Adam Duvall took a step back to take a step forward at the plate. On Saturday night in Sacramento, he turned it all into a leap ahead.The Giants' No. 16 prospect mashed home runs in his first three at-bats, hitting solo shots in the second, fourth and seventh innings, as Triple-A Sacramento
Adam Duvall took a step back to take a step forward at the plate. On Saturday night in Sacramento, he turned it all into a leap ahead.
The Giants' No. 16 prospect mashed home runs in his first three at-bats, hitting solo shots in the second, fourth and seventh innings, as Triple-A Sacramento fell to Fresno, 7-3, at Raley Field.
During a tough June, Duvall noticed things about his swing that felt off and decided on a makeover for his approach at the plate.
"The past couple months, I've kind of been in a little rut," he said. "I was telling someone else the last couple weeks, I've taken about 25, 30 at-bats to where I felt like I actually had to take a step back to take a step forward. I closed my stance off, so I knew I wasn't going to be hitting for power much, but I needed to do that to fix the old swing that I had."
With his power numbers falling -- he hit four homers in 25 games last month after belting six each in April and May -- Duvall zeroed his focus on the way his front foot was landing.
"The problem was I was landing open," he said. "About two months ago, I started landing open and my hips were never getting square to the plate, which is important when you're hitting. What I did was I just closed myself completely off and got used to landing closed in order to get back to where I was.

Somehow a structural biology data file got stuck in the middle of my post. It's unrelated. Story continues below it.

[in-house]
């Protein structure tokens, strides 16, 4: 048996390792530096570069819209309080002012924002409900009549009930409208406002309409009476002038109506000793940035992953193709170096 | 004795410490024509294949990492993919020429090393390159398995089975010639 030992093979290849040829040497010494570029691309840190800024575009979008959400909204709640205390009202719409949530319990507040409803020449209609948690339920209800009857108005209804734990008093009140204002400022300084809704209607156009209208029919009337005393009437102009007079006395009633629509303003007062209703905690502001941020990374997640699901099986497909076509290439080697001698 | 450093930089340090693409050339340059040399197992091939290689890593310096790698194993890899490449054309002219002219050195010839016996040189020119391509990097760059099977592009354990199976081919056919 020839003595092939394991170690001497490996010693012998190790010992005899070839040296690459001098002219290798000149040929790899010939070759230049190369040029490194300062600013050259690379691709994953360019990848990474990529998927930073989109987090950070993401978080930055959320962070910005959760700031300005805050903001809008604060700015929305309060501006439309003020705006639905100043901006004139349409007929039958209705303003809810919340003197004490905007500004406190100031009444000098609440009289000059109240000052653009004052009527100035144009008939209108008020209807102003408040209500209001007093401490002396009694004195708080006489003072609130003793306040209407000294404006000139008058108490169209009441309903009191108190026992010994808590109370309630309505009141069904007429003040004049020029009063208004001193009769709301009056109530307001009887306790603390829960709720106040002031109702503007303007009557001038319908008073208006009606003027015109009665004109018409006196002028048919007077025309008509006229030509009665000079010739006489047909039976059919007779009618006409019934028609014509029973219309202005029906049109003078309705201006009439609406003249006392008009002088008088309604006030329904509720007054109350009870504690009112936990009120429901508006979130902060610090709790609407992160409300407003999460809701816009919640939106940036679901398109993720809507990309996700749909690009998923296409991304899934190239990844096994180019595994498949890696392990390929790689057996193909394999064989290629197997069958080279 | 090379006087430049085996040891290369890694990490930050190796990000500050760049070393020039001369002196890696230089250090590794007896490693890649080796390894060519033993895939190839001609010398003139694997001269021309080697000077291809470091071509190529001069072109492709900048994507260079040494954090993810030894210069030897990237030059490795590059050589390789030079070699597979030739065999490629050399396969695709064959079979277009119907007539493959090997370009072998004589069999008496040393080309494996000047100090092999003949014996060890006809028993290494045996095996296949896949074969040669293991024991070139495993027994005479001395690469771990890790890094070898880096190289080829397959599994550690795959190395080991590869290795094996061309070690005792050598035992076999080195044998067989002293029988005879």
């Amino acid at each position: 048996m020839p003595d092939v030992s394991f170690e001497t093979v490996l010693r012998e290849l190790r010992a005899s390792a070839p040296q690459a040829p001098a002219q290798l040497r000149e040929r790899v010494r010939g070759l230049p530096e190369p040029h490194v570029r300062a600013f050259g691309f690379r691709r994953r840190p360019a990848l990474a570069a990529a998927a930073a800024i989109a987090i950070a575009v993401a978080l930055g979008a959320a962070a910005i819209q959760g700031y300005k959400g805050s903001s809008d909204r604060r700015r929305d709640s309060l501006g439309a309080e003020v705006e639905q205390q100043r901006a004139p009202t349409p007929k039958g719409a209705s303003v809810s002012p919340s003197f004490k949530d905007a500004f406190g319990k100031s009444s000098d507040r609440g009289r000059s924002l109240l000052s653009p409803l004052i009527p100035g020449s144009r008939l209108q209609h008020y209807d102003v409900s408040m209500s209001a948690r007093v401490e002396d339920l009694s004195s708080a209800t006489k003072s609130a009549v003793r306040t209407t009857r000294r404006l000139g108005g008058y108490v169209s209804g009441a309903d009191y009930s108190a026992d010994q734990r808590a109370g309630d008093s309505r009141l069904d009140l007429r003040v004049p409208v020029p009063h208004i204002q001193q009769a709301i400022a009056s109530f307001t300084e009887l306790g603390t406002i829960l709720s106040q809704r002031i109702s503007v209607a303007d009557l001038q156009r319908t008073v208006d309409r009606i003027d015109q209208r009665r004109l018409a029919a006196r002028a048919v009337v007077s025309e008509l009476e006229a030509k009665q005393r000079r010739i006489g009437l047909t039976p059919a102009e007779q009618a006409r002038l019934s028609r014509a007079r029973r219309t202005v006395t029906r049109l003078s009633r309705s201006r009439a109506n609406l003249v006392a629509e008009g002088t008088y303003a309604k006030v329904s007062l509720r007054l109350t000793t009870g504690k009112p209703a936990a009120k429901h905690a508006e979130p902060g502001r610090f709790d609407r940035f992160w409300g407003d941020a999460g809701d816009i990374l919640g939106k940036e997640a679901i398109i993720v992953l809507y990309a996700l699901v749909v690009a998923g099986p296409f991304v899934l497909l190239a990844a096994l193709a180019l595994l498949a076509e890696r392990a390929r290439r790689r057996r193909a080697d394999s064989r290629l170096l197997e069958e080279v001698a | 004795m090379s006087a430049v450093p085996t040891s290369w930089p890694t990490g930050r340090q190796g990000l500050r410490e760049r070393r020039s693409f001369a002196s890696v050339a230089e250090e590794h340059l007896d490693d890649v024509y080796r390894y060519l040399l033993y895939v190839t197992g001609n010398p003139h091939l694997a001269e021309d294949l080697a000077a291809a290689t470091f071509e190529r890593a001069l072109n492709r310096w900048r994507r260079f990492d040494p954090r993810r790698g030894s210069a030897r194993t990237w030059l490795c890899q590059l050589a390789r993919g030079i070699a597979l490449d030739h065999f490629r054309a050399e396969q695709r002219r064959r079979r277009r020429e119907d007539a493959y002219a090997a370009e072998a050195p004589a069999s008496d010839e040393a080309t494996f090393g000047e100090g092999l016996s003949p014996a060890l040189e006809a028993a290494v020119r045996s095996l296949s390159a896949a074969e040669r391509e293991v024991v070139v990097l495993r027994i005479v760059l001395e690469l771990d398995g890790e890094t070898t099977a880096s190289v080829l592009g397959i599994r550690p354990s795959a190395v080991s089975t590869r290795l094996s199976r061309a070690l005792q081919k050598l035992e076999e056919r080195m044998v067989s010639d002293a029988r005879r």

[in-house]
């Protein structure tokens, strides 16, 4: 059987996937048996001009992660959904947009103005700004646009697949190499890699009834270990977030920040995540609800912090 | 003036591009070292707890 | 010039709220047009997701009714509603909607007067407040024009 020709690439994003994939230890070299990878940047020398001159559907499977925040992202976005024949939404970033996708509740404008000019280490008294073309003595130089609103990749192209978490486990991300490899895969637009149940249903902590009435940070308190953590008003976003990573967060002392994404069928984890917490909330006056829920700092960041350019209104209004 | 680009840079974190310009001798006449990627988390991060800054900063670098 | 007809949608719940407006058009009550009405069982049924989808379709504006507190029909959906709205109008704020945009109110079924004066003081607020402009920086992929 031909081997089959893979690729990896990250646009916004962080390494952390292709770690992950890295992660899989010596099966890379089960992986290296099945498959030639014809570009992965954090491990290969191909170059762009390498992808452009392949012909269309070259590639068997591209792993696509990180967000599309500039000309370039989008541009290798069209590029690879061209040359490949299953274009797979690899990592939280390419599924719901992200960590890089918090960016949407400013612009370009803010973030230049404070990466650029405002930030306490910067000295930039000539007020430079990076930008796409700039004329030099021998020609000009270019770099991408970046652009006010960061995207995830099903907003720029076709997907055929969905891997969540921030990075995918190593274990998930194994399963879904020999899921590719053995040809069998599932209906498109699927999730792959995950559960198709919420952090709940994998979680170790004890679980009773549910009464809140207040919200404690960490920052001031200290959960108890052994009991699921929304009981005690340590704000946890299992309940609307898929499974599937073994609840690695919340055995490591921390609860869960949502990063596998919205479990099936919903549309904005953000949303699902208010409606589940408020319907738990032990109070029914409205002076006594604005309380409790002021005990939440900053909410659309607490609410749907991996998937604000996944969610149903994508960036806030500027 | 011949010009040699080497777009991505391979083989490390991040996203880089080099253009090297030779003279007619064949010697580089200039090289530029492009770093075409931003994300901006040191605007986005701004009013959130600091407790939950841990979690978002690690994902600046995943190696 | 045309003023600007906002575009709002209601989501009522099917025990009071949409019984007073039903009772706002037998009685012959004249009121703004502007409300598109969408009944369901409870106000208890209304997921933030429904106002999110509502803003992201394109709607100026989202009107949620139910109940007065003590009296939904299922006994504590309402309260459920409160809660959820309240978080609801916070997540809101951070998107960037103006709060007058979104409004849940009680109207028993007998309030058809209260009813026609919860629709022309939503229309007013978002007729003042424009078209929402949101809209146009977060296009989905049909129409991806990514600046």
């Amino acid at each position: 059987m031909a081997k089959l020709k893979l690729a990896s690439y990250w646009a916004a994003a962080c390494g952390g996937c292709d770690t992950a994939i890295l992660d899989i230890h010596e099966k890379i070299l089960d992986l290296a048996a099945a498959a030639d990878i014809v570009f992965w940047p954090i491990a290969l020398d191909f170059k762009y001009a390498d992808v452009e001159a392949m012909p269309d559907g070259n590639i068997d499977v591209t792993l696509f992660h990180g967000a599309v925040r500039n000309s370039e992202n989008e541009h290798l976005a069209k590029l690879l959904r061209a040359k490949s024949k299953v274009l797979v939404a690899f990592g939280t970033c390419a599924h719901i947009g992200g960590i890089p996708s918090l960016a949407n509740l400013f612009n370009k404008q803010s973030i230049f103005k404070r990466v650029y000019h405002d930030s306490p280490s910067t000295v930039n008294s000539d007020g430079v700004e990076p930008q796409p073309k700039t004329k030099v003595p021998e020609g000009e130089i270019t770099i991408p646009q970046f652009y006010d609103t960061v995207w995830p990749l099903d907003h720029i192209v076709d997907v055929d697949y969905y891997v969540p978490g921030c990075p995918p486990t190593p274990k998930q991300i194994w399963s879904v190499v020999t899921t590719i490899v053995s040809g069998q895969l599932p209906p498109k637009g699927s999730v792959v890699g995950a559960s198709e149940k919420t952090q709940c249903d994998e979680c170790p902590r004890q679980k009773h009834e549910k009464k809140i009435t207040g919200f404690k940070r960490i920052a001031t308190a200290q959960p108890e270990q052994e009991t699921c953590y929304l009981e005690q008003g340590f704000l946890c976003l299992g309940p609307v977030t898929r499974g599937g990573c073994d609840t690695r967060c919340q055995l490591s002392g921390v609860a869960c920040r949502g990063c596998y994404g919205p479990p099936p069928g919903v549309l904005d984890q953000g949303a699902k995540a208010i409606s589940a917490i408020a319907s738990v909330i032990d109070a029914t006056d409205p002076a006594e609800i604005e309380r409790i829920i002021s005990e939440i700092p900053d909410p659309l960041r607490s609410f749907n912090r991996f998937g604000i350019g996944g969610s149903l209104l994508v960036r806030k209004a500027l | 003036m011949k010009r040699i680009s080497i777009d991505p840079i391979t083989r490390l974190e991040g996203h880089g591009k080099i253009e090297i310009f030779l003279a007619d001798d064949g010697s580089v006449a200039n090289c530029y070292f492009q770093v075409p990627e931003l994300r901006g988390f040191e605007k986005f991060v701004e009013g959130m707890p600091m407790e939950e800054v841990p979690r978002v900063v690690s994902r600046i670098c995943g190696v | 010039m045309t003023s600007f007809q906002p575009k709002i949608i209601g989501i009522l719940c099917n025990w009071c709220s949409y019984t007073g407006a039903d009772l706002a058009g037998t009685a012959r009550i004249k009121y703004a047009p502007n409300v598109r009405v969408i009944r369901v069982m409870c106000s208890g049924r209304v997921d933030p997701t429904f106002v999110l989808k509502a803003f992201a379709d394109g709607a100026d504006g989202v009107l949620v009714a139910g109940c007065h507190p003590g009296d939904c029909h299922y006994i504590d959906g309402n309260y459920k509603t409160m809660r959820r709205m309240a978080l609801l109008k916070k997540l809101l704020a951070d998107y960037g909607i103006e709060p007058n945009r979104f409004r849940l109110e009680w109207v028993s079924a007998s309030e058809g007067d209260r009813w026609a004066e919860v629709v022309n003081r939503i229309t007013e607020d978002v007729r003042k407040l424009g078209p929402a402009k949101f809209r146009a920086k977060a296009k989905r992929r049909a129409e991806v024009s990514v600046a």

"And it worked."
A few days ago, Duvall switched back to his usual stance. On Saturday, the University of Louisville product went to left field with his first blast and left-center with his second. He knew he also hammered the third ball to left-center but wasn't sure it would leave the yard.
"I thought it was [gone], and then about halfway down the line, I started taking off running because I didn't know if I hit it high enough," he said. "I thought it could bounce off the wall, but it ended up getting over. That was a good feeling of relief."
The blast gave Duvall the first three-homer game of his career and the third in the Pacific Coast League this season, following Omaha's Francisco Peña on June 16 and Tacoma's Justin Ruggiano on June 27.
Duvall, who also hit for the cycle on April 19, accomplished Saturday's feat against a familiar club. He hit two homers in a game three times last year as a member of the Grizzlies when Fresno was San Francisco's Triple-A affiliate.
June wasn't just a tough month from a power standpoint. Duvall batted .165/.250/.340 while trying to pinpoint what was causing his problems at the plate. His retooled mechanics have worked wonders as he's batting .340/.365/.660 with four homers in 11 games in July.
"I hit .150 or something [in June], and I've never done that in my life," he said. "I feel like if I can get out of that month, I can get out of anything. It's comforting to know that no matter how bad it gets, there's always brighter days ahead. It's important to keep in the back of your head, especially in the game of baseball when there's a lot of ups and downs."
Saturday's power surge matched the Sacramento record for homers in a game set five other times, most recently by Chris Carter on April 22, 2012 against Reno. It also put Duvall atop the Triple-A leaderboard with 20 homers.
"That's a good feeling. That's where I want to be," he said. "I want to be atop that list."
Fresno wasn't lacking for power of its own. Matt Duffy and Astros No. 16 prospectMax Stassi went deep to lead the Grizzlies to their third win in four games.
Tyler Maun is a contributor to MiLB.com. Follow him on Twitter @TylerMaun.